The Challenges of Digital Transformation in Business Services
There is no doubt that the fourth industrial revolution is radically transforming the way customers interact with products and services. Technology has empowered consumers to decide which products or services they demand and the channel through which they receive them.
Uber or Airbnb are examples of business models that have been reinvented to better adapt to the needs of customers. Organisations are forced to become more flexible and dynamic without losing efficiency and profitability.
This is the scenario that challenges business services to become strategic partners of the business units providing the tools needed to thrive in an uncertain environment. Business services are required to do more than just outsource tasks to achieve a reduction in labour costs; they are required to be strategic partners and suppliers of the necessary skills to execute the company's strategy. One of the most relevant aspects of this empowerment is the digital transformation of business services and the organisation.
Although several organisations report some maturity in the most basic digital skills such as self-service tools or workflows, few are those that master advanced skills, such as process automation, real-time monitoring or analytics.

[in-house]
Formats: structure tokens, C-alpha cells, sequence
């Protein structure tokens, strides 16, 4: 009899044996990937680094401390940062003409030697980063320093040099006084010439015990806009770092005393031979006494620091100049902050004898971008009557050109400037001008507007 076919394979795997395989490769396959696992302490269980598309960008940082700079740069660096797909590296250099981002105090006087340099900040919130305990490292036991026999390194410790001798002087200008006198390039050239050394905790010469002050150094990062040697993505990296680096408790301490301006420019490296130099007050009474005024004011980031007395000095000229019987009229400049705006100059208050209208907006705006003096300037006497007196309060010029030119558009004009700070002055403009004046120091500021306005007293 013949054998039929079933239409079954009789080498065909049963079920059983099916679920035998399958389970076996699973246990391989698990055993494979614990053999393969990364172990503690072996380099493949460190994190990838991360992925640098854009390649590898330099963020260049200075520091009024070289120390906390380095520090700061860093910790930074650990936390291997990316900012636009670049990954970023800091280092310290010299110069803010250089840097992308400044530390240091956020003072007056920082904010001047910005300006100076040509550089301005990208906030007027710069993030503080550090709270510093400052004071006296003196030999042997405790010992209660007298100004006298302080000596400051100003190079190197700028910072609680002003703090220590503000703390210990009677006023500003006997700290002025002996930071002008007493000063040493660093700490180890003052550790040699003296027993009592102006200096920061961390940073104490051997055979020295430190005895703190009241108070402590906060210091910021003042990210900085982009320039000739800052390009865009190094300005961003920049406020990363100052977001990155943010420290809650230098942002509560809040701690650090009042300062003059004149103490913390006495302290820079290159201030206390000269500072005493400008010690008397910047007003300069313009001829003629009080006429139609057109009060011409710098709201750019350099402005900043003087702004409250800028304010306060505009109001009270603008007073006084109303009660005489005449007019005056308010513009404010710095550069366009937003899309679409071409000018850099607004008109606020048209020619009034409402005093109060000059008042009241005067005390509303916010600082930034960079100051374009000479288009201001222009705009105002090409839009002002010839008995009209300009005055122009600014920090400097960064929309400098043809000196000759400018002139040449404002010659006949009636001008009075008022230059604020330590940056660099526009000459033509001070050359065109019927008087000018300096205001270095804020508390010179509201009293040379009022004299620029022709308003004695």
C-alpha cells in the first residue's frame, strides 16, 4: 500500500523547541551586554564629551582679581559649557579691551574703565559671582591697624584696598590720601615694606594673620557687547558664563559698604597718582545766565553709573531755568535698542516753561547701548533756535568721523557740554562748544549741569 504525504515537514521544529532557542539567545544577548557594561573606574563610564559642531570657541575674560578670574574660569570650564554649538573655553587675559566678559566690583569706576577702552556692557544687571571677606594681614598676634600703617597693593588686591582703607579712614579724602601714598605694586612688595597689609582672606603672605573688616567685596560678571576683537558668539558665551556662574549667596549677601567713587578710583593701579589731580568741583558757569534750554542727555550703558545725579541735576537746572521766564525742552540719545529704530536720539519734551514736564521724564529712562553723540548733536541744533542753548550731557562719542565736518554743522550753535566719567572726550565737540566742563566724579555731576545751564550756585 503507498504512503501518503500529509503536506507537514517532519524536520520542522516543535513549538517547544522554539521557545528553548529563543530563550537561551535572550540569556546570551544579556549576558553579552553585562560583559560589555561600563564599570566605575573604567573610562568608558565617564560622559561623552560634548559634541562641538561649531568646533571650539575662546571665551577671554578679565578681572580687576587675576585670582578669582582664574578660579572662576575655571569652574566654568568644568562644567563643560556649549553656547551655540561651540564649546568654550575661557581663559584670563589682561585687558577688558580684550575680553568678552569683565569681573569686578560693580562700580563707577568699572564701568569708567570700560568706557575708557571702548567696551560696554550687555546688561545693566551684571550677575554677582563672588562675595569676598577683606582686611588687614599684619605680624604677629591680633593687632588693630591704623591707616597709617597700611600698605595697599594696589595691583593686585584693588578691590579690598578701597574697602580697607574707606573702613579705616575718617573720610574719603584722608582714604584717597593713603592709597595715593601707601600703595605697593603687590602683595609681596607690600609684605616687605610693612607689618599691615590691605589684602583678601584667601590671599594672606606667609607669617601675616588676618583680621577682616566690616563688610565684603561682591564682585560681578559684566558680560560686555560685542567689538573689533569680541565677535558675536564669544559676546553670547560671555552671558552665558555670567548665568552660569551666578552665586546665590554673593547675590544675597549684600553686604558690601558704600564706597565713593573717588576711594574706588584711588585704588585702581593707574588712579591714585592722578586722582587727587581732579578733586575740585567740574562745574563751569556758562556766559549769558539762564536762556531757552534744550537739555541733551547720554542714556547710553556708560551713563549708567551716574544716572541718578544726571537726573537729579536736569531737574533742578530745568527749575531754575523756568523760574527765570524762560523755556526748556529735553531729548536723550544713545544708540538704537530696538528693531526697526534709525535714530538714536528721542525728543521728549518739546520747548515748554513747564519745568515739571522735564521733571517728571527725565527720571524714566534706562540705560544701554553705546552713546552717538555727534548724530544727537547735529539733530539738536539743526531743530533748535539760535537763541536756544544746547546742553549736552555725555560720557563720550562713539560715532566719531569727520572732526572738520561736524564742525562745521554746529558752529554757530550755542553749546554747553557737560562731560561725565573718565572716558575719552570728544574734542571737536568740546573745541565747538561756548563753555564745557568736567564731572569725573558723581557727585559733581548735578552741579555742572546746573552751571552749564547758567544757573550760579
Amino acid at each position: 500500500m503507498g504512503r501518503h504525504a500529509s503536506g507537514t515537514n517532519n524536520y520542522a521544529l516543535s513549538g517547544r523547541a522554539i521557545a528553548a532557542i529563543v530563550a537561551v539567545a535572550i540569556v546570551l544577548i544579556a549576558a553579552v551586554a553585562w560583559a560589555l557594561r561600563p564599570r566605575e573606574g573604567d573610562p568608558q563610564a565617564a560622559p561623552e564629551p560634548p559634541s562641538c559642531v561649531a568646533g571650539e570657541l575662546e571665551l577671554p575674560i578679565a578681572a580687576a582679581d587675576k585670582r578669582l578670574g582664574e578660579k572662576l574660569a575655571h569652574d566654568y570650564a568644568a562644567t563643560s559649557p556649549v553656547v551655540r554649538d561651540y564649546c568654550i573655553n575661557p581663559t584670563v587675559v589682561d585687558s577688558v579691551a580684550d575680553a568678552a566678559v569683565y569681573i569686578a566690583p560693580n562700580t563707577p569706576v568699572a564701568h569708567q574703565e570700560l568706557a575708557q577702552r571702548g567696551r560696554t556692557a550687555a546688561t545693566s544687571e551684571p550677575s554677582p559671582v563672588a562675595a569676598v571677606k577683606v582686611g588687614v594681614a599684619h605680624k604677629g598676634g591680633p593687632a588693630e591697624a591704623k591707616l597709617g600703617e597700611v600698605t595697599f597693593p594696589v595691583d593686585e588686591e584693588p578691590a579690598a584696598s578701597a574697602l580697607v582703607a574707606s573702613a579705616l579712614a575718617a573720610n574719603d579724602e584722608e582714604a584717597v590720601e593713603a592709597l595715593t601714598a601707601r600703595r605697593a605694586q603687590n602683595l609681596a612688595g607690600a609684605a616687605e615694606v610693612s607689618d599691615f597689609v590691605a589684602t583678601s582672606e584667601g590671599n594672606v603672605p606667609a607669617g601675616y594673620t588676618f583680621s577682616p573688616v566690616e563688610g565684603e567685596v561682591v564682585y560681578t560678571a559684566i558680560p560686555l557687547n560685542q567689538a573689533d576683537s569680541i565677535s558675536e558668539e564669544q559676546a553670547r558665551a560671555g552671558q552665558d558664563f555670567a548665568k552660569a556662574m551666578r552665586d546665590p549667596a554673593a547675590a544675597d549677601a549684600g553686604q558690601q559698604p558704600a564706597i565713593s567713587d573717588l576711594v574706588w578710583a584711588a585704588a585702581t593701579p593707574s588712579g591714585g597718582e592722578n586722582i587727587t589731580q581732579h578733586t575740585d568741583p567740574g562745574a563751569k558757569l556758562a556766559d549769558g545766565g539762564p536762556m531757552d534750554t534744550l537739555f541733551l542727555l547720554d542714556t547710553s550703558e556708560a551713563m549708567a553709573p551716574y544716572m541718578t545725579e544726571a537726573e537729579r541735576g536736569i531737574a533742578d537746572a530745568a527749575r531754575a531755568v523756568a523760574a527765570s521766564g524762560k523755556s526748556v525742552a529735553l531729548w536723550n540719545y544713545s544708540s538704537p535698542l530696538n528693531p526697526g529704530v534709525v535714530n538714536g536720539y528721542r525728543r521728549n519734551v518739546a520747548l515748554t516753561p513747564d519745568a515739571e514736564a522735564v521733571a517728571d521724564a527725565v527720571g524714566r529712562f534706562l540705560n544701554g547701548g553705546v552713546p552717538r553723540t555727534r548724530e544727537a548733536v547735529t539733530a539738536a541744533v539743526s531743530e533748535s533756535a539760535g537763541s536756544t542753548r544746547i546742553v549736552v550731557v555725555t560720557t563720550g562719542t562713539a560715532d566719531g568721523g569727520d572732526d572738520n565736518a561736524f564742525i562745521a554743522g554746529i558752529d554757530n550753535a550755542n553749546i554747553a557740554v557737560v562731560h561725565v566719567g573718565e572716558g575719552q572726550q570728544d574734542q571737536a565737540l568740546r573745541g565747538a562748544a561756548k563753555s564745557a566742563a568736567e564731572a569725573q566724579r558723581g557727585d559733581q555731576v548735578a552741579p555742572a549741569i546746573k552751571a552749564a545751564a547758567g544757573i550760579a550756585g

According to a study conducted by The Hackett Group, 95% of business service leaders believe that digital transformation will lead to breakthrough changes in their operating models. However, only 55% have a formal strategy to carry out this transformation, and only 40% have the resources and skills to execute this strategy.
This means that there are gaps in teams' skills to implement and lead this transition.
Moreover, in uncertain times of unpredictable events, such as a pandemic, asking the right questions and having the ability to adapt and anticipate are key skills that digital tools can leverage.
However, managing this transformation in business service teams brings complex challenges. Most of these services are focused on achieving the biggest financial gains as quickly as possible. This mindset leads to a preference for making quick transitions and working on improvements later. Typically, the consequence is that improvements are never actually implemented because the day-to-day routine absorbs all the teams' time.
As business services become more mature, they evolve from merely extracting transactional tasks from business areas to becoming true process efficiency units, aligned with operations. This integration between business units and services requires a transparent, continuous and relevant flow of information that can only be achieved by combining process reengineering with technology.
The potential for applying digital tools to optimise the operations of any organisation is practically infinite. However, for business services there are areas where digital is having a greater impact in creating value for business areas.